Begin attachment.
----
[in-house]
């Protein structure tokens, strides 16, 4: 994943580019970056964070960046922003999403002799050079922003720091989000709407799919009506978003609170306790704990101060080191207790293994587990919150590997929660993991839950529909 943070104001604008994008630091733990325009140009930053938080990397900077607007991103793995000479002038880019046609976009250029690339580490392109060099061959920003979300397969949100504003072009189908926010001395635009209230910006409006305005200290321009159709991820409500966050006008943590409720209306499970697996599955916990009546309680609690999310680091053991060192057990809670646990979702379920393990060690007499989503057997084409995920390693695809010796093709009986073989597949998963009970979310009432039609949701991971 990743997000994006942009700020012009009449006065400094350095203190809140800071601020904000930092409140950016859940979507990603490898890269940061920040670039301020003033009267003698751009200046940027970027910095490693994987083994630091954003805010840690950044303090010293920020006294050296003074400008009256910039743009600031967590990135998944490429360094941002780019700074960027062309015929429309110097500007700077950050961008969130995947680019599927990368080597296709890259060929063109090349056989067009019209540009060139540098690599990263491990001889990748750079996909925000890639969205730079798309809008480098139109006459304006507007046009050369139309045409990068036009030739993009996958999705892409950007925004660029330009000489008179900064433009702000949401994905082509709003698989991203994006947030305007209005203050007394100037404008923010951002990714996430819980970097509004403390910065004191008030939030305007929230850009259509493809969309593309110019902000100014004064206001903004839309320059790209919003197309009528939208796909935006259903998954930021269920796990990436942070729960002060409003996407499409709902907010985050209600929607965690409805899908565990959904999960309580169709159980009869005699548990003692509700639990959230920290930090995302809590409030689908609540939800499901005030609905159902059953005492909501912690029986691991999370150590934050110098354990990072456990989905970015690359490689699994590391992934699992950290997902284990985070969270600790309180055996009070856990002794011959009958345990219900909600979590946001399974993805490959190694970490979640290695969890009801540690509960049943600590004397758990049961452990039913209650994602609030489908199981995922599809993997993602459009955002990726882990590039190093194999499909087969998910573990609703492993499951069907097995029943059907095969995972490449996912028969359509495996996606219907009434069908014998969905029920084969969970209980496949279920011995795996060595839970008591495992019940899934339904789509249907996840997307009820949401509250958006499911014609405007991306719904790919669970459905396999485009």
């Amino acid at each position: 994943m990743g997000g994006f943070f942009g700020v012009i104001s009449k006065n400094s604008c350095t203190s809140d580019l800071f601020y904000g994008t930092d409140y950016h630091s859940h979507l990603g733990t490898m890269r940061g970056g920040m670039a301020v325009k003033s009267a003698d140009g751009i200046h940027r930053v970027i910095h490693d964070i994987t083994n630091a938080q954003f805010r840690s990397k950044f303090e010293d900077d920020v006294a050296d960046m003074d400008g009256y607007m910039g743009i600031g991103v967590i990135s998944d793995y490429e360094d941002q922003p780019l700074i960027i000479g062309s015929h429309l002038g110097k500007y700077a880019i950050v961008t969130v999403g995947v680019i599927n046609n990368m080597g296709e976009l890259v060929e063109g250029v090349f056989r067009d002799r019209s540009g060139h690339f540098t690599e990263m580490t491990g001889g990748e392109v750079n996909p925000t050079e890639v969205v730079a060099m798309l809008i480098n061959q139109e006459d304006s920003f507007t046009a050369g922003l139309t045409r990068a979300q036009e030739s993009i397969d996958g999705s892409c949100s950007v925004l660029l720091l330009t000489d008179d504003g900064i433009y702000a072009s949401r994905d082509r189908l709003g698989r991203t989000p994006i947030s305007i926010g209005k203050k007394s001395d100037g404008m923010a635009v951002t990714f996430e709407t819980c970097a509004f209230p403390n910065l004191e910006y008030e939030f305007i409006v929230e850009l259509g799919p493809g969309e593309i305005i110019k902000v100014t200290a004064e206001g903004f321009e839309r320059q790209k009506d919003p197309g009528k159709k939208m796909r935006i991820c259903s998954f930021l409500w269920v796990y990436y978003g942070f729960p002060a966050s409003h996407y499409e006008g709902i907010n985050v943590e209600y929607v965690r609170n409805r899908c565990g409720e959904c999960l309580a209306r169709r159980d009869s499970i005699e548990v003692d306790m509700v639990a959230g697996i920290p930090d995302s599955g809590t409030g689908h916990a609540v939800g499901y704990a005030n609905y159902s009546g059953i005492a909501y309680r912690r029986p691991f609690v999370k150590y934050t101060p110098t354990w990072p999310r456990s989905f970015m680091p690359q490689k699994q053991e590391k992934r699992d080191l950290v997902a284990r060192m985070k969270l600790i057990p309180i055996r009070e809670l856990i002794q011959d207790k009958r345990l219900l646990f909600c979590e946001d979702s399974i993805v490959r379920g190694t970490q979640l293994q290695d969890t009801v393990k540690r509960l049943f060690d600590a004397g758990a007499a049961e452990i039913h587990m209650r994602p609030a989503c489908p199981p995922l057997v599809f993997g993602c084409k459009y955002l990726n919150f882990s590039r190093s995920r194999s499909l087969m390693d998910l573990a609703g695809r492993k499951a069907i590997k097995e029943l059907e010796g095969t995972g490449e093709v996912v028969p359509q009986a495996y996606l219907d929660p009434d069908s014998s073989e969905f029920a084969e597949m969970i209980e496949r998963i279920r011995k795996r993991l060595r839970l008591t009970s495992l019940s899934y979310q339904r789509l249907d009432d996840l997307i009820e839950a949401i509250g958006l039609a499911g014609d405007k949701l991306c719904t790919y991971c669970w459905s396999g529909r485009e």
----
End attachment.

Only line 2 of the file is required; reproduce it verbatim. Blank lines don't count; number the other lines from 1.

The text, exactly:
């Protein structure tokens, strides 16, 4: 994943580019970056964070960046922003999403002799050079922003720091989000709407799919009506978003609170306790704990101060080191207790293994587990919150590997929660993991839950529909 943070104001604008994008630091733990325009140009930053938080990397900077607007991103793995000479002038880019046609976009250029690339580490392109060099061959920003979300397969949100504003072009189908926010001395635009209230910006409006305005200290321009159709991820409500966050006008943590409720209306499970697996599955916990009546309680609690999310680091053991060192057990809670646990979702379920393990060690007499989503057997084409995920390693695809010796093709009986073989597949998963009970979310009432039609949701991971 990743997000994006942009700020012009009449006065400094350095203190809140800071601020904000930092409140950016859940979507990603490898890269940061920040670039301020003033009267003698751009200046940027970027910095490693994987083994630091954003805010840690950044303090010293920020006294050296003074400008009256910039743009600031967590990135998944490429360094941002780019700074960027062309015929429309110097500007700077950050961008969130995947680019599927990368080597296709890259060929063109090349056989067009019209540009060139540098690599990263491990001889990748750079996909925000890639969205730079798309809008480098139109006459304006507007046009050369139309045409990068036009030739993009996958999705892409950007925004660029330009000489008179900064433009702000949401994905082509709003698989991203994006947030305007209005203050007394100037404008923010951002990714996430819980970097509004403390910065004191008030939030305007929230850009259509493809969309593309110019902000100014004064206001903004839309320059790209919003197309009528939208796909935006259903998954930021269920796990990436942070729960002060409003996407499409709902907010985050209600929607965690409805899908565990959904999960309580169709159980009869005699548990003692509700639990959230920290930090995302809590409030689908609540939800499901005030609905159902059953005492909501912690029986691991999370150590934050110098354990990072456990989905970015690359490689699994590391992934699992950290997902284990985070969270600790309180055996009070856990002794011959009958345990219900909600979590946001399974993805490959190694970490979640290695969890009801540690509960049943600590004397758990049961452990039913209650994602609030489908199981995922599809993997993602459009955002990726882990590039190093194999499909087969998910573990609703492993499951069907097995029943059907095969995972490449996912028969359509495996996606219907009434069908014998969905029920084969969970209980496949279920011995795996060595839970008591495992019940899934339904789509249907996840997307009820949401509250958006499911014609405007991306719904790919669970459905396999485009």